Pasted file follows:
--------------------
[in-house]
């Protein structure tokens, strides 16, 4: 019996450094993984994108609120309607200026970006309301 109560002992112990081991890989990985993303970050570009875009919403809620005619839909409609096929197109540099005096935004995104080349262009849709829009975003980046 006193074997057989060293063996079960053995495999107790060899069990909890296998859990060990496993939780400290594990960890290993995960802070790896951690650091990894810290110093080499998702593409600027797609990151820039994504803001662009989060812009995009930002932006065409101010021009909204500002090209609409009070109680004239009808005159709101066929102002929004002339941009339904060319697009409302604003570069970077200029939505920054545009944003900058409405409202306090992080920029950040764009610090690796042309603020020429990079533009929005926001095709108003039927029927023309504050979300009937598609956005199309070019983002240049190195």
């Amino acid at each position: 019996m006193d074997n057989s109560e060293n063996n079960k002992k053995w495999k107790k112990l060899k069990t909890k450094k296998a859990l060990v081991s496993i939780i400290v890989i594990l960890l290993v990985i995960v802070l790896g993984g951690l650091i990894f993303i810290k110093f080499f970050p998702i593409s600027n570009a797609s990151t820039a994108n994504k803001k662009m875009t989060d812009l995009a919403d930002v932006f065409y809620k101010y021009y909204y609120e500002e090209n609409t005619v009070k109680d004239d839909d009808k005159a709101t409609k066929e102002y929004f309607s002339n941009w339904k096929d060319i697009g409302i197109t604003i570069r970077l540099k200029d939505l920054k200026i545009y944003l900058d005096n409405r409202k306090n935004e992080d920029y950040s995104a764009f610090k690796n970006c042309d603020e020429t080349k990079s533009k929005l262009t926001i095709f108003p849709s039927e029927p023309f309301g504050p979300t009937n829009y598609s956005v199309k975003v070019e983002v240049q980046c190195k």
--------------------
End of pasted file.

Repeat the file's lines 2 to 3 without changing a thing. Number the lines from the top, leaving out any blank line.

């Protein structure tokens, strides 16, 4: 019996450094993984994108609120309607200026970006309301 109560002992112990081991890989990985993303970050570009875009919403809620005619839909409609096929197109540099005096935004995104080349262009849709829009975003980046 006193074997057989060293063996079960053995495999107790060899069990909890296998859990060990496993939780400290594990960890290993995960802070790896951690650091990894810290110093080499998702593409600027797609990151820039994504803001662009989060812009995009930002932006065409101010021009909204500002090209609409009070109680004239009808005159709101066929102002929004002339941009339904060319697009409302604003570069970077200029939505920054545009944003900058409405409202306090992080920029950040764009610090690796042309603020020429990079533009929005926001095709108003039927029927023309504050979300009937598609956005199309070019983002240049190195």
């Amino acid at each position: 019996m006193d074997n057989s109560e060293n063996n079960k002992k053995w495999k107790k112990l060899k069990t909890k450094k296998a859990l060990v081991s496993i939780i400290v890989i594990l960890l290993v990985i995960v802070l790896g993984g951690l650091i990894f993303i810290k110093f080499f970050p998702i593409s600027n570009a797609s990151t820039a994108n994504k803001k662009m875009t989060d812009l995009a919403d930002v932006f065409y809620k101010y021009y909204y609120e500002e090209n609409t005619v009070k109680d004239d839909d009808k005159a709101t409609k066929e102002y929004f309607s002339n941009w339904k096929d060319i697009g409302i197109t604003i570069r970077l540099k200029d939505l920054k200026i545009y944003l900058d005096n409405r409202k306090n935004e992080d920029y950040s995104a764009f610090k690796n970006c042309d603020e020429t080349k990079s533009k929005l262009t926001i095709f108003p849709s039927e029927p023309f309301g504050p979300t009937n829009y598609s956005v199309k975003v070019e983002v240049q980046c190195k």